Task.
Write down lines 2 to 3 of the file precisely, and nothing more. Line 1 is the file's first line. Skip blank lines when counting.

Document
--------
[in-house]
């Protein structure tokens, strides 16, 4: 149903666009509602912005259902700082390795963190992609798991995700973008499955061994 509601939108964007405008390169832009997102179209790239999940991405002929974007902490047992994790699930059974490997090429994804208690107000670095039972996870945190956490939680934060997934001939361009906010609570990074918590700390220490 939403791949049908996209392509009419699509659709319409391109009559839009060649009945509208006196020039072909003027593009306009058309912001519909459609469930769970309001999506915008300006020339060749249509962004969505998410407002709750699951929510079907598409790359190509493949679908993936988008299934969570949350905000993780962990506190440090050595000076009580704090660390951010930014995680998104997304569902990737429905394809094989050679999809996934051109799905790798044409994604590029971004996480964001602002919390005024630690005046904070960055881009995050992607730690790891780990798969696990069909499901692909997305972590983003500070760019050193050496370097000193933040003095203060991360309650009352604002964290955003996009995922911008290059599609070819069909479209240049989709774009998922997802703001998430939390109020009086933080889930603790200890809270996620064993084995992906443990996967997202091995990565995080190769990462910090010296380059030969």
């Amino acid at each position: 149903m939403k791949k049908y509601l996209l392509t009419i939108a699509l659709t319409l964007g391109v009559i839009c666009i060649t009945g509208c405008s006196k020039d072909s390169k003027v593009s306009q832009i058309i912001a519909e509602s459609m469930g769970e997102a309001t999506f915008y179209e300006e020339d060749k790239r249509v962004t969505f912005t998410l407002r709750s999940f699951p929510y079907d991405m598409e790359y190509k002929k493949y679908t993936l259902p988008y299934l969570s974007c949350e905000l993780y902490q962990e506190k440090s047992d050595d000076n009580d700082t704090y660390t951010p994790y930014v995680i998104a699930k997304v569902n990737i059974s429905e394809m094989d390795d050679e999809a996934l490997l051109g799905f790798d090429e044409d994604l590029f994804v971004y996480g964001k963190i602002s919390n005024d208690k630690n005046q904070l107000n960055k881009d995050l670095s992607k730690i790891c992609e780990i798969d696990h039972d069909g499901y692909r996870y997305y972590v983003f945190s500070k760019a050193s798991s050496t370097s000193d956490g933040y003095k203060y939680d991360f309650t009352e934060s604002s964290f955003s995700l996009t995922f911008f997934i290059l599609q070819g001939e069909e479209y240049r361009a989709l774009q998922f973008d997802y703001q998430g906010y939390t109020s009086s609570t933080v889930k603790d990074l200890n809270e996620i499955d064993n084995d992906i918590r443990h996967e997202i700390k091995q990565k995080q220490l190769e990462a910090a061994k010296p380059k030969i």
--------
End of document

């Protein structure tokens, strides 16, 4: 149903666009509602912005259902700082390795963190992609798991995700973008499955061994 509601939108964007405008390169832009997102179209790239999940991405002929974007902490047992994790699930059974490997090429994804208690107000670095039972996870945190956490939680934060997934001939361009906010609570990074918590700390220490 939403791949049908996209392509009419699509659709319409391109009559839009060649009945509208006196020039072909003027593009306009058309912001519909459609469930769970309001999506915008300006020339060749249509962004969505998410407002709750699951929510079907598409790359190509493949679908993936988008299934969570949350905000993780962990506190440090050595000076009580704090660390951010930014995680998104997304569902990737429905394809094989050679999809996934051109799905790798044409994604590029971004996480964001602002919390005024630690005046904070960055881009995050992607730690790891780990798969696990069909499901692909997305972590983003500070760019050193050496370097000193933040003095203060991360309650009352604002964290955003996009995922911008290059599609070819069909479209240049989709774009998922997802703001998430939390109020009086933080889930603790200890809270996620064993084995992906443990996967997202091995990565995080190769990462910090010296380059030969």
């Amino acid at each position: 149903m939403k791949k049908y509601l996209l392509t009419i939108a699509l659709t319409l964007g391109v009559i839009c666009i060649t009945g509208c405008s006196k020039d072909s390169k003027v593009s306009q832009i058309i912001a519909e509602s459609m469930g769970e997102a309001t999506f915008y179209e300006e020339d060749k790239r249509v962004t969505f912005t998410l407002r709750s999940f699951p929510y079907d991405m598409e790359y190509k002929k493949y679908t993936l259902p988008y299934l969570s974007c949350e905000l993780y902490q962990e506190k440090s047992d050595d000076n009580d700082t704090y660390t951010p994790y930014v995680i998104a699930k997304v569902n990737i059974s429905e394809m094989d390795d050679e999809a996934l490997l051109g799905f790798d090429e044409d994604l590029f994804v971004y996480g964001k963190i602002s919390n005024d208690k630690n005046q904070l107000n960055k881009d995050l670095s992607k730690i790891c992609e780990i798969d696990h039972d069909g499901y692909r996870y997305y972590v983003f945190s500070k760019a050193s798991s050496t370097s000193d956490g933040y003095k203060y939680d991360f309650t009352e934060s604002s964290f955003s995700l996009t995922f911008f997934i290059l599609q070819g001939e069909e479209y240049r361009a989709l774009q998922f973008d997802y703001q998430g906010y939390t109020s009086s609570t933080v889930k603790d990074l200890n809270e996620i499955d064993n084995d992906i918590r443990h996967e997202i700390k091995q990565k995080q220490l190769e990462a910090a061994k010296p380059k030969i």